- Simple: Our enemies are Medes and Persions, men who for a long time have lived soft, easy lives; we of Greece for ages have been trained in the hard school of war. Above all, we are free men, and they skaves. There are Greek troops we fight in Persian service to be sure - but how different reasons for fighting! They fight for pay, and not much; we fight for Greece, and our hearts will be in it. As for the foriegn troops with us, they are the best and strongest soldiers in europe, and they're enemies will be the weakest tribes of Asia. And finally, what of the commanders? You have Alexander, and they - Darius!
- Your ancestors came to Macedonia and the rest of Hellas (Greece) and did us great harm, though we had done them no prior injury. I have been appointed leader of the Greeks, and wanting to punish the Persians I have come to Asia, which I took from you...
- Alexander's letter to Persian king Darius in response to a truce plea, as quoted in Anabasis Alexandri by Arrian; translated as Anabasis of Alexander by P. A. Brunt, for the "Loeb Edition" Book II 14, 4
- Simple: Your ancestors came to Greece and caused a lot of pain, though we had done nothing to deserve it. I have been appointed leader of the greeks, and I have come to Asia to punish the Persians.
- So would I, if I were Parmenion.
- After Parmenion suggested to him after the Battle of Issus that he should accept Darius III of Persia's offer of an alliance, the hand of his daughter in marriage, and all Minor Asia, saying "If I were Alexander, I would accept the terms." (Variant translation: I would accept it if I were Alexander.) As quoted in Lives by Plutarch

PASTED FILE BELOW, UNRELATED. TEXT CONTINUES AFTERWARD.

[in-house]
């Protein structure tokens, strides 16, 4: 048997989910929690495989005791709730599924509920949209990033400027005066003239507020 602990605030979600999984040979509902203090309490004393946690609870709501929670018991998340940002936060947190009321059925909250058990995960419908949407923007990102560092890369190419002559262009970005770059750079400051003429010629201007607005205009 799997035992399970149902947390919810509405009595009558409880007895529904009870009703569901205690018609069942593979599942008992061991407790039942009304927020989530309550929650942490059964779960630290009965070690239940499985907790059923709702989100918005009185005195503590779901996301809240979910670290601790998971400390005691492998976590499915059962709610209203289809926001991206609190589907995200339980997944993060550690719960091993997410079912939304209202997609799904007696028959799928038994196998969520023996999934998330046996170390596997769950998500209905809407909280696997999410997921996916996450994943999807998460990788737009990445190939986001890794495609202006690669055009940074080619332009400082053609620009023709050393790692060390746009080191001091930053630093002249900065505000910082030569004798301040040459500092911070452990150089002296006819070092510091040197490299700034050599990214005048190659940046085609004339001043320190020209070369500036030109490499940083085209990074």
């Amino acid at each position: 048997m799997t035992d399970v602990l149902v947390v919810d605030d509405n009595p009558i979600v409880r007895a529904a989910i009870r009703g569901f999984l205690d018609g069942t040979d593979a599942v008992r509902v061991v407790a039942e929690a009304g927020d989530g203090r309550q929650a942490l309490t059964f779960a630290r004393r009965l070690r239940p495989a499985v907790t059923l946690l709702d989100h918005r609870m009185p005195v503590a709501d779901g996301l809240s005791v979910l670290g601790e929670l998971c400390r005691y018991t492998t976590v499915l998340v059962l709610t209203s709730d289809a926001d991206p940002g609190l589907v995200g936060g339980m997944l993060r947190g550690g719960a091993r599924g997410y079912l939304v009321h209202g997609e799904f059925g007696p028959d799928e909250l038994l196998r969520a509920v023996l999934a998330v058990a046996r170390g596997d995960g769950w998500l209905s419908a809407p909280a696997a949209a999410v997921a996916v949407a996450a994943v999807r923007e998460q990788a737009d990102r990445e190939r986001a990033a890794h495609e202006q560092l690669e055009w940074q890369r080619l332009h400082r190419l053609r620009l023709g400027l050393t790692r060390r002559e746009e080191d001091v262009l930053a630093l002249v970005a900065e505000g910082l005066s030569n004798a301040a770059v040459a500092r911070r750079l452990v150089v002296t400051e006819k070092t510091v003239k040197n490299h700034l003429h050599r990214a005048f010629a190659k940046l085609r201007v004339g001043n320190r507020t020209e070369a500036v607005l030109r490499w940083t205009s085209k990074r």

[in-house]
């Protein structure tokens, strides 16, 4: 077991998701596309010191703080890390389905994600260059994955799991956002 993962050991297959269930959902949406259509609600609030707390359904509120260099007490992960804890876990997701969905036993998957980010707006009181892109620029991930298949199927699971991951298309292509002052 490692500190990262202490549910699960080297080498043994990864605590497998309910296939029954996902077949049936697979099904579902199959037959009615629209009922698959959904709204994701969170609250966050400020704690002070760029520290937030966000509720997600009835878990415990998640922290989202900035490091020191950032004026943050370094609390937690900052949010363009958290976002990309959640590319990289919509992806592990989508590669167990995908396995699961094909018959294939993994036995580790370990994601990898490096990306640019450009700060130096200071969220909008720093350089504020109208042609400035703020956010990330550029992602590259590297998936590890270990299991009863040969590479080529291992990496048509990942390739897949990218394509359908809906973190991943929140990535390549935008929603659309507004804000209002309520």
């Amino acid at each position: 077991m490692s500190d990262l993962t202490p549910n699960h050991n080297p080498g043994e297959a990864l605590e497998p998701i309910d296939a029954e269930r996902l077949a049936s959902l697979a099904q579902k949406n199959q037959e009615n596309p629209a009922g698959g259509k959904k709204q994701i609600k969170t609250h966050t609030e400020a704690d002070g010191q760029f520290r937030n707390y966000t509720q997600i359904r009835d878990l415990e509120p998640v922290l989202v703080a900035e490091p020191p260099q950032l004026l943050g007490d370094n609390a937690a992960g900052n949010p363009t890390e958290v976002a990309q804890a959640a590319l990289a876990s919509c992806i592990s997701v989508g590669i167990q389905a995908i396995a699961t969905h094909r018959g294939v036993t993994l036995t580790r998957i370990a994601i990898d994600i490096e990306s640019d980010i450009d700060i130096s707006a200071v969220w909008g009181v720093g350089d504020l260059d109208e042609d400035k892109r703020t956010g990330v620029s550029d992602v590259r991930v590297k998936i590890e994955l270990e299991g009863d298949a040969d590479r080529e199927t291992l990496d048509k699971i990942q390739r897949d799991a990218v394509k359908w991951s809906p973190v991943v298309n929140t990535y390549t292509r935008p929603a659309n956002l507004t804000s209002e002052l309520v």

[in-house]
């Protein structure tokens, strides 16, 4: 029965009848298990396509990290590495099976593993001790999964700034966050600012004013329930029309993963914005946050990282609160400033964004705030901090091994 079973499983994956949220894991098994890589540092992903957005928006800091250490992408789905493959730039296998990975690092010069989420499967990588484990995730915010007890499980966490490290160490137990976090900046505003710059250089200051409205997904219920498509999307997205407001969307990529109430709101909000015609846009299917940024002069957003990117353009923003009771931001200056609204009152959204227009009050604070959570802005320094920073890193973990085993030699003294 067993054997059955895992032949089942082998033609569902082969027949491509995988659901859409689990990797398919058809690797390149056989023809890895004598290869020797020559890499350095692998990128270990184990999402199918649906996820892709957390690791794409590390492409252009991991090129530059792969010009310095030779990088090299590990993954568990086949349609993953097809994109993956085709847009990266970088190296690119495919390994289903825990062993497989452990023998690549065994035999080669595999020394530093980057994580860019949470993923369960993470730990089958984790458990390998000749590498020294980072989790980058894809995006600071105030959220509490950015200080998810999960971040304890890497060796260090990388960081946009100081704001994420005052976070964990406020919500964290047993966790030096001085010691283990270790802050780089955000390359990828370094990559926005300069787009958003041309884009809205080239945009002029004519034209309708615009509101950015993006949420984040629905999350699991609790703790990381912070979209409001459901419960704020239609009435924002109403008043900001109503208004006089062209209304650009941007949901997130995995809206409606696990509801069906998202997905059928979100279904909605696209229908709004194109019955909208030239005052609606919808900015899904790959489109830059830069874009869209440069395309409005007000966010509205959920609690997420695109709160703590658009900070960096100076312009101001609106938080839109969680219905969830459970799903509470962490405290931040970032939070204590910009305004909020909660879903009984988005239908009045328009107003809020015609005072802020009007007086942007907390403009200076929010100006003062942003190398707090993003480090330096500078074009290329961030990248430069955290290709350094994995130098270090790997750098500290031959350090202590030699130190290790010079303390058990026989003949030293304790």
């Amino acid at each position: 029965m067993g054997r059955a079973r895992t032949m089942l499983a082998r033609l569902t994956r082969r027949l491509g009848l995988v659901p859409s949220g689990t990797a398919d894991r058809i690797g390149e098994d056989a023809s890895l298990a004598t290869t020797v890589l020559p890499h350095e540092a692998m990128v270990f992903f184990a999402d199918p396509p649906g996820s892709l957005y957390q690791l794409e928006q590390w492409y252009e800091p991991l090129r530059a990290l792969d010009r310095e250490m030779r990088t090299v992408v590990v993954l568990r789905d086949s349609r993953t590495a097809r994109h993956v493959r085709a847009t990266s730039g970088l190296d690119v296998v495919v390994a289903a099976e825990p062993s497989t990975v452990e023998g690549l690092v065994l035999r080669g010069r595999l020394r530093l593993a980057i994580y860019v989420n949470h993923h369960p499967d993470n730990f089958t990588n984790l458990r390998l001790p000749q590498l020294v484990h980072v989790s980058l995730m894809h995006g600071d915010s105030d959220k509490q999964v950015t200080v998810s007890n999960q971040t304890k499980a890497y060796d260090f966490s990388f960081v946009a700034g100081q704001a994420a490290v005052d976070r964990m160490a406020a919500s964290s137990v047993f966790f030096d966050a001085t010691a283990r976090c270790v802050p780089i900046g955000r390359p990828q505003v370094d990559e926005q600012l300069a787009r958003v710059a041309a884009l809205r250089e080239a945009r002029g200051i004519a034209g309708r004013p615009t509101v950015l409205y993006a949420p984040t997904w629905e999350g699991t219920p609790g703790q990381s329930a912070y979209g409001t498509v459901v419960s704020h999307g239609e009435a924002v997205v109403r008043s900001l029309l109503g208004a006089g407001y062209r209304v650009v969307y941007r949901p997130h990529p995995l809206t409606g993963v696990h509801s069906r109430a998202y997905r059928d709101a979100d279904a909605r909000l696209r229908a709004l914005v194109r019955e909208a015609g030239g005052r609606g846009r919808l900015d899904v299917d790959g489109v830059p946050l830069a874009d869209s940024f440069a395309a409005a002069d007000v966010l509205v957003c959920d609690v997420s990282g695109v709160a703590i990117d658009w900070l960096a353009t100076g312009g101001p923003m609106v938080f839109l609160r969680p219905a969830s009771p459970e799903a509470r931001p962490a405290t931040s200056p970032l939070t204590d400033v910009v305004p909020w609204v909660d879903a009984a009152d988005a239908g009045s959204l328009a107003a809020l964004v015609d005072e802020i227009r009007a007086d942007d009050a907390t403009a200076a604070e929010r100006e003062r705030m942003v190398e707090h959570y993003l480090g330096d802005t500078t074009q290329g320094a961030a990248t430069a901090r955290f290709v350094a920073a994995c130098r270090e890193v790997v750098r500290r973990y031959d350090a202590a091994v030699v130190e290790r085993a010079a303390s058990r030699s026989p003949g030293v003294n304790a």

- Youths of the Pellaians and of the Macedonians and of the Hellenic Amphictiony and of the Lakedaimonians and of the Corinthians… and of all the Hellenic peoples, join your fellow-soldiers and entrust yourselves to me, so that we can move against the barbarians and liberate ourselves from the Persian bondage, for as Greeks we should not be slaves to barbarians.
- As quoted in the Historia Alexandri Magni of Pseudo-Kallisthenes, 1.15.1-4
- Simple: Youths of the Pellaians, Macedonians, Corinthians, Lakedaimonians, and of the Hellenic Amphictiony, join your fellow soldiers and let me lead you, so that we can attack the barbarians and free ourselves from the Persian bondage, for as Greeks, we should not be slaves to barbarians
- Now you fear punishment and beg for your lives, so I will let you free, if not for any other reason so that you can see the difference between a Greek king and a barbarian tyrant, so do not expect to suffer any harm from me. A king does not kill messengers.
- As quoted in the Historia Alexandri Magni of Pseudo-Kallisthenes, 1.37.9-13
- To the strongest!
- After being asked, by his generals on his deathbed, who was to succeed him. It has been speculated that his voice may have been indistinct and that he may have said "Krateros" (the name of one of his generals), but Krateros was not around, and the others may have chosen to hear "Kratistos" — the strongest. As quoted in The Mask of Jove: a history of Graeco-Roman civilization from the death of Alexander to the death of Constantine (1966) by Stringfellow Barr, p. 6
- "I would rather excel others in the knowledge of what is excellent than in the extent of my powers and dominion."
- Simple: I would rather be better at knowing good things than be better at expanding my empire.
- "Remember upon the conduct of each depends the fate of all."
- Simple: Remember, what you do personally will decide what happens to all of us.
- "In faith and hope the world will disagree, But all mankind's concern is charity."
- "How great are the dangers I face to win a good name in Athens."
- A tomb now suffices him for whom the whole world was not sufficient.
- Simple: On his grave: Now, a tomb is good enough for someone who thought the whole world was not good enough.